Frilled Dragon Lighting

Frilled Dragons are diurnal. Because of this, they require UVA/UVB lighting. Keep Frilled Dragons around 80-85 degrees. A hot spot just around 92 degrees is enough for them to digest their food well. At night, the cage can drop to 75 degrees without any harmful effects. Frilled Dragons tend to bask at the highest point in the cage. Unlike keeping a hot side and a cold side in a reptile cage, you want to keep a hot top and cool bottom.

Frilled Dragon Humidity

Frilled Dragons require humidity levels around 55%, which is easy to achieve. Levels lower than 55% can cause shed retention and levels over 65% can cause bacterial and mold growth, and respiratory infections. The best way to keep the humidity near 55% is to mist the tank once in the morning. Make sure to spray the dragon himself to encourage drinking.

Frilled Dragon Diet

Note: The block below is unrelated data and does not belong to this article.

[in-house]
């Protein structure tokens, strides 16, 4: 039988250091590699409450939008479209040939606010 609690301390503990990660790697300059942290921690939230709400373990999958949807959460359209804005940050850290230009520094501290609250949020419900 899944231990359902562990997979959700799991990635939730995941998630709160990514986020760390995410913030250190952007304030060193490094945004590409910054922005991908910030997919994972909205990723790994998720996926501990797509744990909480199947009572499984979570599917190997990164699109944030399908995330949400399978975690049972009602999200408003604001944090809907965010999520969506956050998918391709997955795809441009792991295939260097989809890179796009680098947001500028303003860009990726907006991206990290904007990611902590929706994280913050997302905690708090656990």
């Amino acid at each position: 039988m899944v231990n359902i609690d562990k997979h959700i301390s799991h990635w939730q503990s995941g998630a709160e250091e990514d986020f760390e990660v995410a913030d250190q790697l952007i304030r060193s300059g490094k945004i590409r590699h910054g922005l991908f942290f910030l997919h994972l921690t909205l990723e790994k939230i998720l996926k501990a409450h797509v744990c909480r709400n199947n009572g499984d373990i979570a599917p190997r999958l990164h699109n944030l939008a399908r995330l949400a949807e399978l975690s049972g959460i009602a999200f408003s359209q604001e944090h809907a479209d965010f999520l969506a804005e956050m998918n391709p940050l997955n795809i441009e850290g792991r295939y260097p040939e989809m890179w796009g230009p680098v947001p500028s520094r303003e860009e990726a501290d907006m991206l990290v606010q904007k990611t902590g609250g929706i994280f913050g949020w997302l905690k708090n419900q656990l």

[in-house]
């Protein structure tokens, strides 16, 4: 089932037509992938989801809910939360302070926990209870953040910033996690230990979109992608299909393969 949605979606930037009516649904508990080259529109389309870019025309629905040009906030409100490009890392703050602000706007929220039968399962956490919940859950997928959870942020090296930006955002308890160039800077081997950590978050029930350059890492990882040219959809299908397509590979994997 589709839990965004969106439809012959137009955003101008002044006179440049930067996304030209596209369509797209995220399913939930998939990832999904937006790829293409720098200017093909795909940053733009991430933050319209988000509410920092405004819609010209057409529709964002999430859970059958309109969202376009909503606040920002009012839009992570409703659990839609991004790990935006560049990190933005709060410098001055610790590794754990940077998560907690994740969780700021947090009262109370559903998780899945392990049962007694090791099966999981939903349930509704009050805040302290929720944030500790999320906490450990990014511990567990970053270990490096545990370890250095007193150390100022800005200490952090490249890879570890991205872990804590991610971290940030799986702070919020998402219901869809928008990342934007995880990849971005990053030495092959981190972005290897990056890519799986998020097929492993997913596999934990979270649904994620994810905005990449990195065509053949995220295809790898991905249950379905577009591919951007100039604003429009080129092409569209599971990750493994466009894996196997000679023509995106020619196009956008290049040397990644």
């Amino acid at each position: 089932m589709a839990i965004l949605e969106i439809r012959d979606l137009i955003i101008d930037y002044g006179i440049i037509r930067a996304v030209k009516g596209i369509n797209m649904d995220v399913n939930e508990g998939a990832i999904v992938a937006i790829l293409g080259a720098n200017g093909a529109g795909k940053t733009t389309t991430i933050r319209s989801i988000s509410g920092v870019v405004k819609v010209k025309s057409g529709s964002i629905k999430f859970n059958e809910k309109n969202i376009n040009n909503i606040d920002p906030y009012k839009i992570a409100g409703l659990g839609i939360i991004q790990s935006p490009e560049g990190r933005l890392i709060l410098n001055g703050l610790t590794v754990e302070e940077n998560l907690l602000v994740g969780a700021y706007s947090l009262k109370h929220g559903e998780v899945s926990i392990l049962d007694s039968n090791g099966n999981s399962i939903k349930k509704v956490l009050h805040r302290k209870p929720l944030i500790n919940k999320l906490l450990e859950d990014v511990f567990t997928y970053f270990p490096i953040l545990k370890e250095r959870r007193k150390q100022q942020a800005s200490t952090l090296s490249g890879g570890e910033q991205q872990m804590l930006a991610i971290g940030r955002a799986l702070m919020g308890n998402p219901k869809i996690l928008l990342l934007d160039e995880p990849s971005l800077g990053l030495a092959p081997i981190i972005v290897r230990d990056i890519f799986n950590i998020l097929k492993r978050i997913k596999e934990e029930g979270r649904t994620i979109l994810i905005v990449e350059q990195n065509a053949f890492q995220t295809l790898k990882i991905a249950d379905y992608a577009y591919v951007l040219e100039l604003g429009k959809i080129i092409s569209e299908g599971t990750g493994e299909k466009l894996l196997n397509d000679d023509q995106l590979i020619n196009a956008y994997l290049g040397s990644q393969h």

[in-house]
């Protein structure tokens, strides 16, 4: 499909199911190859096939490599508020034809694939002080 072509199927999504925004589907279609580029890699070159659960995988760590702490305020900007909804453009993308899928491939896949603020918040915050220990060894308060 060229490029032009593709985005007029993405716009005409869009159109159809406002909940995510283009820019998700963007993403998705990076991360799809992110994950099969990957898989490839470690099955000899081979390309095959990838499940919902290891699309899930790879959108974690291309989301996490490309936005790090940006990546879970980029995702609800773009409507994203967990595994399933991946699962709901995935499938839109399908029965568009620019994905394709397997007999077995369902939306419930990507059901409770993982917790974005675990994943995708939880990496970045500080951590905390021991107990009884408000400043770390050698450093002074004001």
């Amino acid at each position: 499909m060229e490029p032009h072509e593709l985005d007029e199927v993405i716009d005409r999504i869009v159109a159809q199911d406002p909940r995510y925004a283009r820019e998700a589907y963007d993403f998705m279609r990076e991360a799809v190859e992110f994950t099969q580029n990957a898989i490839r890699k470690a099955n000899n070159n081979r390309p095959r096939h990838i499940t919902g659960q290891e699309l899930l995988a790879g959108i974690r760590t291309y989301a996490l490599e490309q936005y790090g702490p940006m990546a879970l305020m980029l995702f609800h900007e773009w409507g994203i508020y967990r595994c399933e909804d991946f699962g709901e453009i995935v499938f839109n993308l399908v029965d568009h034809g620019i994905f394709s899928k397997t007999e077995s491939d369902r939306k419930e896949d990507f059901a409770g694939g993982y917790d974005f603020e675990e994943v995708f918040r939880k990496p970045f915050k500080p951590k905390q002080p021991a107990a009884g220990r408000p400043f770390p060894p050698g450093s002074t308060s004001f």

Frilled Dragons mainly eat insects, but will also eat a bit of vegetation. Frilled Dragons will readily eat crickets and roaches. My adult dragon will eat about 40 large crickets a week. I usually feed about 20 on Wednesday and then 20 more on Saturday. I also provide a small vegetation plate with kale, collard greens, green beans, sugar snap peas, carrot, and parsnip. Some dragons will eat fruit and other vegetables, but the ones I have listed are the staples. I offer the vegetation on Saturday and leave it in the cage until Monday. By Monday, it is getting too dry for the dragon to eat. You can also offer pinkie mice as a treat only given every three months. Pinkies are high in fat, so it is not recommended to be a staple part of a dragon’s diet.